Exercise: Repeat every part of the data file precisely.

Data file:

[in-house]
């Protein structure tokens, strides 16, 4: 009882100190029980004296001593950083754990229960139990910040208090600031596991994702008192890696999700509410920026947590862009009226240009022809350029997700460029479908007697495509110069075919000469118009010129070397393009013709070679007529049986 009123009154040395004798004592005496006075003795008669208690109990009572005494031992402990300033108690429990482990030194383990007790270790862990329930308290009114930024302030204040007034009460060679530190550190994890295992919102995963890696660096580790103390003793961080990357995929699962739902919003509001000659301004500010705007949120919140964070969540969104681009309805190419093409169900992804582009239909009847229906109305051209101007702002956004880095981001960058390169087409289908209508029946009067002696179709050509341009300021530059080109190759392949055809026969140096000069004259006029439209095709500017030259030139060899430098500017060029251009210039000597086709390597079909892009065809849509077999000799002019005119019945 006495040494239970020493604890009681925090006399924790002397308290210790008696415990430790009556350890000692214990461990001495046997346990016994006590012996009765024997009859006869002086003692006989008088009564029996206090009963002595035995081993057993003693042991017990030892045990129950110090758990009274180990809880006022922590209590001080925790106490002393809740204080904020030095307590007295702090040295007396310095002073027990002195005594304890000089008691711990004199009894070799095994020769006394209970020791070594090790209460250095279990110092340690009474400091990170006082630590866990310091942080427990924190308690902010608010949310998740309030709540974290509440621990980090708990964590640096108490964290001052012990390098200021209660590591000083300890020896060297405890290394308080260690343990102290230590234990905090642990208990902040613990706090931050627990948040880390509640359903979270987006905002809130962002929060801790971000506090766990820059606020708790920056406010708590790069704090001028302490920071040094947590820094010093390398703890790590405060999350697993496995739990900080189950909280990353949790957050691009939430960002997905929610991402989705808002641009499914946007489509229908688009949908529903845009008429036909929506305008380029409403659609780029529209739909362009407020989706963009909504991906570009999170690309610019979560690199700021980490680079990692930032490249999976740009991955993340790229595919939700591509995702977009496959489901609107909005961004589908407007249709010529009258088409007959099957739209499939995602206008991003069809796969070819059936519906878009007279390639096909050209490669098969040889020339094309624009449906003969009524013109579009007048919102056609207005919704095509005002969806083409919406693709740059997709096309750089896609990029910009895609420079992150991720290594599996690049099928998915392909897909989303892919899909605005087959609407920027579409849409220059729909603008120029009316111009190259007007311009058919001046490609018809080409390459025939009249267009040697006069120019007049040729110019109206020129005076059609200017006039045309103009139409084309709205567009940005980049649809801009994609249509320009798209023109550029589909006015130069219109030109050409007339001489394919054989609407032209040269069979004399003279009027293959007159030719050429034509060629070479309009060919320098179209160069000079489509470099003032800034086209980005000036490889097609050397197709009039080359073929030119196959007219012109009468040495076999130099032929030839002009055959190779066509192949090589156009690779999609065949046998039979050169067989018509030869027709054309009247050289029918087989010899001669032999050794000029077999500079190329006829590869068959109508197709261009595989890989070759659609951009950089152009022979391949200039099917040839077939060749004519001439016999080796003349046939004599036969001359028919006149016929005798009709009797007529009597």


[in-house]
């Protein structure tokens, strides 16, 4: 009882100190029980004296001593950083754990229960139990910040208090600031596991994702008192890696999700509410920026947590862009009226240009022809350029997700460029479908007697495509110069075919000469118009010129070397393009013709070679007529049986 009123009154040395004798004592005496006075003795008669208690109990009572005494031992402990300033108690429990482990030194383990007790270790862990329930308290009114930024302030204040007034009460060679530190550190994890295992919102995963890696660096580790103390003793961080990357995929699962739902919003509001000659301004500010705007949120919140964070969540969104681009309805190419093409169900992804582009239909009847229906109305051209101007702002956004880095981001960058390169087409289908209508029946009067002696179709050509341009300021530059080109190759392949055809026969140096000069004259006029439209095709500017030259030139060899430098500017060029251009210039000597086709390597079909892009065809849509077999000799002019005119019945 006495040494239970020493604890009681925090006399924790002397308290210790008696415990430790009556350890000692214990461990001495046997346990016994006590012996009765024997009859006869002086003692006989008088009564029996206090009963002595035995081993057993003693042991017990030892045990129950110090758990009274180990809880006022922590209590001080925790106490002393809740204080904020030095307590007295702090040295007396310095002073027990002195005594304890000089008691711990004199009894070799095994020769006394209970020791070594090790209460250095279990110092340690009474400091990170006082630590866990310091942080427990924190308690902010608010949310998740309030709540974290509440621990980090708990964590640096108490964290001052012990390098200021209660590591000083300890020896060297405890290394308080260690343990102290230590234990905090642990208990902040613990706090931050627990948040880390509640359903979270987006905002809130962002929060801790971000506090766990820059606020708790920056406010708590790069704090001028302490920071040094947590820094010093390398703890790590405060999350697993496995739990900080189950909280990353949790957050691009939430960002997905929610991402989705808002641009499914946007489509229908688009949908529903845009008429036909929506305008380029409403659609780029529209739909362009407020989706963009909504991906570009999170690309610019979560690199700021980490680079990692930032490249999976740009991955993340790229595919939700591509995702977009496959489901609107909005961004589908407007249709010529009258088409007959099957739209499939995602206008991003069809796969070819059936519906878009007279390639096909050209490669098969040889020339094309624009449906003969009524013109579009007048919102056609207005919704095509005002969806083409919406693709740059997709096309750089896609990029910009895609420079992150991720290594599996690049099928998915392909897909989303892919899909605005087959609407920027579409849409220059729909603008120029009316111009190259007007311009058919001046490609018809080409390459025939009249267009040697006069120019007049040729110019109206020129005076059609200017006039045309103009139409084309709205567009940005980049649809801009994609249509320009798209023109550029589909006015130069219109030109050409007339001489394919054989609407032209040269069979004399003279009027293959007159030719050429034509060629070479309009060919320098179209160069000079489509470099003032800034086209980005000036490889097609050397197709009039080359073929030119196959007219012109009468040495076999130099032929030839002009055959190779066509192949090589156009690779999609065949046998039979050169067989018509030869027709054309009247050289029918087989010899001669032999050794000029077999500079190329006829590869068959109508197709261009595989890989070759659609951009950089152009022979391949200039099917040839077939060749004519001439016999080796003349046939004599036969001359028919006149016929005798009709009797007529009597």